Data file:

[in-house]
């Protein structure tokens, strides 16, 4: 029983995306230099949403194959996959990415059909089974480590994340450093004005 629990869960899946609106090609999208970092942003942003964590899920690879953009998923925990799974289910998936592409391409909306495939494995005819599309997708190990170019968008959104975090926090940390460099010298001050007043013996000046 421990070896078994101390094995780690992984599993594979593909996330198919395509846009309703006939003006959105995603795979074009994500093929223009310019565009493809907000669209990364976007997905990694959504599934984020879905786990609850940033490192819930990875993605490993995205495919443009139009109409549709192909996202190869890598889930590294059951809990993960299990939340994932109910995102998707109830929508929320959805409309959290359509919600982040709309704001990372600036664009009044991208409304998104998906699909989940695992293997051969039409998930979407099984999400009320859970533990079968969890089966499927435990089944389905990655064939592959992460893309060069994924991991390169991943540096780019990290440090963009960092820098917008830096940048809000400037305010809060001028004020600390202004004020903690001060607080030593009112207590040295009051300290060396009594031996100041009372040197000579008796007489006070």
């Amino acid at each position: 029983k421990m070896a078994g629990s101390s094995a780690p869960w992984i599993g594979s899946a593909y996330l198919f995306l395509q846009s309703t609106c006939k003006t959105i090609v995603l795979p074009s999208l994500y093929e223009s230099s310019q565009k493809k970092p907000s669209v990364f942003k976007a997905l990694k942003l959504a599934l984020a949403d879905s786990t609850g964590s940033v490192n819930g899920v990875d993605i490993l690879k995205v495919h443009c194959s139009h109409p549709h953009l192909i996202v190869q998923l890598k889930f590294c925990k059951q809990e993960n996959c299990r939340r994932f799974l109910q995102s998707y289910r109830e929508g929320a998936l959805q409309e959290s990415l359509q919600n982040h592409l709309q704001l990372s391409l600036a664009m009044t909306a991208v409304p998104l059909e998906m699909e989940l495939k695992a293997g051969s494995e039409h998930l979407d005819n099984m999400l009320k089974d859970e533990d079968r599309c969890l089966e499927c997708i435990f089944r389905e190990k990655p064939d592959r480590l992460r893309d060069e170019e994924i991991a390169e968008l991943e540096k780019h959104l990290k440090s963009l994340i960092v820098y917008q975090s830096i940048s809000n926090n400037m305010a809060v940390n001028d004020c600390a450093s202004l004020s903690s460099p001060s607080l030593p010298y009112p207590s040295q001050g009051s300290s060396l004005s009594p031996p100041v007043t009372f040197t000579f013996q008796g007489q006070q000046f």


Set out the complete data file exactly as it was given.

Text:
[in-house]
């Protein structure tokens, strides 16, 4: 029983995306230099949403194959996959990415059909089974480590994340450093004005 629990869960899946609106090609999208970092942003942003964590899920690879953009998923925990799974289910998936592409391409909306495939494995005819599309997708190990170019968008959104975090926090940390460099010298001050007043013996000046 421990070896078994101390094995780690992984599993594979593909996330198919395509846009309703006939003006959105995603795979074009994500093929223009310019565009493809907000669209990364976007997905990694959504599934984020879905786990609850940033490192819930990875993605490993995205495919443009139009109409549709192909996202190869890598889930590294059951809990993960299990939340994932109910995102998707109830929508929320959805409309959290359509919600982040709309704001990372600036664009009044991208409304998104998906699909989940695992293997051969039409998930979407099984999400009320859970533990079968969890089966499927435990089944389905990655064939592959992460893309060069994924991991390169991943540096780019990290440090963009960092820098917008830096940048809000400037305010809060001028004020600390202004004020903690001060607080030593009112207590040295009051300290060396009594031996100041009372040197000579008796007489006070």
């Amino acid at each position: 029983k421990m070896a078994g629990s101390s094995a780690p869960w992984i599993g594979s899946a593909y996330l198919f995306l395509q846009s309703t609106c006939k003006t959105i090609v995603l795979p074009s999208l994500y093929e223009s230099s310019q565009k493809k970092p907000s669209v990364f942003k976007a997905l990694k942003l959504a599934l984020a949403d879905s786990t609850g964590s940033v490192n819930g899920v990875d993605i490993l690879k995205v495919h443009c194959s139009h109409p549709h953009l192909i996202v190869q998923l890598k889930f590294c925990k059951q809990e993960n996959c299990r939340r994932f799974l109910q995102s998707y289910r109830e929508g929320a998936l959805q409309e959290s990415l359509q919600n982040h592409l709309q704001l990372s391409l600036a664009m009044t909306a991208v409304p998104l059909e998906m699909e989940l495939k695992a293997g051969s494995e039409h998930l979407d005819n099984m999400l009320k089974d859970e533990d079968r599309c969890l089966e499927c997708i435990f089944r389905e190990k990655p064939d592959r480590l992460r893309d060069e170019e994924i991991a390169e968008l991943e540096k780019h959104l990290k440090s963009l994340i960092v820098y917008q975090s830096i940048s809000n926090n400037m305010a809060v940390n001028d004020c600390a450093s202004l004020s903690s460099p001060s607080l030593p010298y009112p207590s040295q001050g009051s300290s060396l004005s009594p031996p100041v007043t009372f040197t000579f013996q008796g007489q006070q000046f």